Culture » January 13, 2015
American Sniper: Guns, God and Gallons of Testo’
Clint Eastwood treats Iraq like Iwo Jima. Will Americans really go for this horseshit?
Sure, Kyle is haunted by having to pop women and children from hundreds of safe yards away, but he’s Us, after all—a little guilt with the badassery is our holy burden. The Iraqis, on the other hand, are black-clad, sneering, Nazi-ish monsters.
Clint Eastwood’s American Sniper perfectly epitomizes a certain kind of American horseshit: the militaristic anthem thinly disguised as a sob story, the spray of nationalism scented with humanist rosewater. In telling the potentially resonant life story of Chris Kyle—a Navy SEAL who survived four tours in Iraq, where he reputedly became “the deadliest sniper in American history,” with 160 confirmed kills—Eastwood picks gently at the scabs of war, never questioning the wound or the society that inflicted it.
It’s all guns, God and gallons of testo’, delivered in the check-box fashion of the modern biopic. We follow Kyle from deer-shootin’, schoolyard-brawlin’ Texas tyke to aimless-n’-wild twentysomething (enter Bradley Cooper) to buffed-up SEAL recruit, and then it’s off to the circus. Kyle’s unit gets the deployment call, wouldn’t you know it, right in the middle of his wedding reception.
Eastwood treats Iraq like Iwo Jima, an unambiguous battle against Evildoers, with Kyle an honest-to-God American hero picking off headshots from rooftops. Nowhere in sight is the simple awareness that we were the invaders. This is another one of those movies, like Zero Dark Thirty, that makes me worry for the country, if only because it implicitly extols the virtues of xenophobic slaughter in lieu of even a glancing awareness of political facts.
Sure, Kyle is haunted by having to pop women and children from hundreds of safe yards away, but he’s Us, after all—a little guilt with the badassery is our holy burden. The Iraqis, on the other hand, are black-clad, sneering, Nazi-ish monsters, opening kids’ skulls with hand drills and hiding in shadowy villain dens. Like a superhero, Kyle even has an evil counterpart, a handsome arch-nemesis sniper who dares to shoot American soldiers. Cue the Act Three triumph via a slo-mo bullet and an inspirational exhortation after a comrade dies, “Do it for Biggles!”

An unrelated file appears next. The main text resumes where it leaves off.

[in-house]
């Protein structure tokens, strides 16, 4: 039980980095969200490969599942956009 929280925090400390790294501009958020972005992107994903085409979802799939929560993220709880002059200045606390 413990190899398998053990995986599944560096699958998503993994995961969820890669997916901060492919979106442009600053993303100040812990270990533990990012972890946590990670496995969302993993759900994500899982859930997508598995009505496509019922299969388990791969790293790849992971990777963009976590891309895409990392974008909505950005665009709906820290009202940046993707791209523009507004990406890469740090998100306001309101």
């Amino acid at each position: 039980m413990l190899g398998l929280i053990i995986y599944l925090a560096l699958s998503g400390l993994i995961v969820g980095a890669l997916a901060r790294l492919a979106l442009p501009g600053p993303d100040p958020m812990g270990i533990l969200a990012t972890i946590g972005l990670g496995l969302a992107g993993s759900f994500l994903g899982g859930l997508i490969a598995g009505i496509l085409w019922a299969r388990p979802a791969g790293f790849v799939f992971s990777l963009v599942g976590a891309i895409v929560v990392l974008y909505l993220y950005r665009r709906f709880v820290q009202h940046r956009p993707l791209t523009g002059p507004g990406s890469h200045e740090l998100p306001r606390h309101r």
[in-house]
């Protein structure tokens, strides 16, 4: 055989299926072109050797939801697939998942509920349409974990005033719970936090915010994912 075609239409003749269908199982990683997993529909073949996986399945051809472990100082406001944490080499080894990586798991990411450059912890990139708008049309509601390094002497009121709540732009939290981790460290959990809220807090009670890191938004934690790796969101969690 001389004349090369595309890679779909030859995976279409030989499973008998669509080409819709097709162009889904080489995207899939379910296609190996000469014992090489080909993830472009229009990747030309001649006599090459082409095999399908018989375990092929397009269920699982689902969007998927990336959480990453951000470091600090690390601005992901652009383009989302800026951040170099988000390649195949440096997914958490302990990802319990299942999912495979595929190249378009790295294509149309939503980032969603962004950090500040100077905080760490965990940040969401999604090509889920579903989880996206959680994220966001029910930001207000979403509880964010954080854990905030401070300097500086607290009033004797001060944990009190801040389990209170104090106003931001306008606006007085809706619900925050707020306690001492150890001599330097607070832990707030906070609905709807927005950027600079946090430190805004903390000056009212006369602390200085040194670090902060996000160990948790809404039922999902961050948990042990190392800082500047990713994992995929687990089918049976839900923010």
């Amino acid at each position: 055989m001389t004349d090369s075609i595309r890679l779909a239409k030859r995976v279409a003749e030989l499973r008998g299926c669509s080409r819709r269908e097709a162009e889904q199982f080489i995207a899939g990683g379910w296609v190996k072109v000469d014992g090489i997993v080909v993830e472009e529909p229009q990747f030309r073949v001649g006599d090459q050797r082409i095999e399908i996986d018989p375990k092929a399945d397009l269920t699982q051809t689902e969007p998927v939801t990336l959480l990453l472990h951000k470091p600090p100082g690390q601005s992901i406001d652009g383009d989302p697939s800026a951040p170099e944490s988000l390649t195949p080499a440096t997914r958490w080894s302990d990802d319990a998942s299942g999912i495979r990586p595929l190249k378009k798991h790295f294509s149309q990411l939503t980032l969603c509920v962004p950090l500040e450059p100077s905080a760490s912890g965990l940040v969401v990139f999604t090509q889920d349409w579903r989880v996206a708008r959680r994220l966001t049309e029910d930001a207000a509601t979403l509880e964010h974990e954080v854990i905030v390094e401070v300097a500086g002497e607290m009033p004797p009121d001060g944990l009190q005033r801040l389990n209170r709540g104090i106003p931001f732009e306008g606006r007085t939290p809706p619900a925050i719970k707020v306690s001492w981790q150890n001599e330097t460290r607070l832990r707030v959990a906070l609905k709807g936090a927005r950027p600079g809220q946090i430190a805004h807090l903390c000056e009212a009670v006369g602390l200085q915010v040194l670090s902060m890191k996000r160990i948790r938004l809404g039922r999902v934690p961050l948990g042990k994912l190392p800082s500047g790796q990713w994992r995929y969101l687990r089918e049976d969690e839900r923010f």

That’s two-thirds of the film. The other third, woven in and out, is concerned with Kyle’s PTSD and his inability to live happily at home with his patient wife (Sienna Miller) and kids, a dynamic that’s prevalent but painfully hard to dramatize. Even so, Eastwood’s punctuative scenes and emotional short cuts are crude and unconvincing, and hardly a tonic for the militaristic assumptions that saturate the film. Sometimes, Eastwood has proven a graceful and nuanced director: Bird (1988), Unforgiven (1992) and Mystic River (2003) remain troubling and original. But more often, as here, Eastwood’s approach is as ham-handed as his amazing dialogue with an empty chair at the 2012 Republican Convention.
Kyle’s tale is a tragedy, in terms of his soulless patriotic skill at killing Arabs, his manipulated and common dimness about why the war happened at all, and the emotional damage he incurred, making him unfit for real life. But Eastwood doesn’t see it that way. Rather, this movie is a hero’s funeral parade (long discharged, Kyle was killed in 2013 by another vet at a gun range in Texas), with the post-traumatic ordeals registering as a sort of grim social irony, as if somehow ordinary domestic life has failed returning vets by its very nature.
For his part, Cooper, an energetic and quick actor, suffices as Kyle, though his limpid-eyed beauty has difficulty communicating the character’s scary repression and macho cement-headedness. Nearly everyone else, typically for an Eastwood film, is close to amateurish.
Isn’t there something essentially awful about celebrating America’s “deadliest sniper”? In such a lopsided and criminally motivated war? Hindsight will, I think, bruise American Sniper badly; consider how a patriotic film about a voluminously homicidal American soldier in Vietnam would play today. In any case, not being an expert, I’m tempted to wonder if Kyle’s body count—which is why the movie, and Kyle’s bestselling memoir, exist—suggests mostly that Iraqis were better at getting shot in their cities’ straight streets than, say, the Southeast Asians were in their jungles. New technology helped, too, as you can glean from the fetishistic weapons inventory on Kyle’s Wikipedia page.
But who’s keeping score, really? Maybe more Americans than I hope. Eastwood knows his America, and this movie is going out to it, with a bullet.
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Michael Atkinson is a film reviewer for In These Times. He has written or edited many books, including Exile Cinema: Filmmakers at Work Beyond Hollywood (2008) and the mystery novels Hemingway Deadlights (2009) and Hemingway Cutthroat (2010). He blogs at Zero For Conduct.
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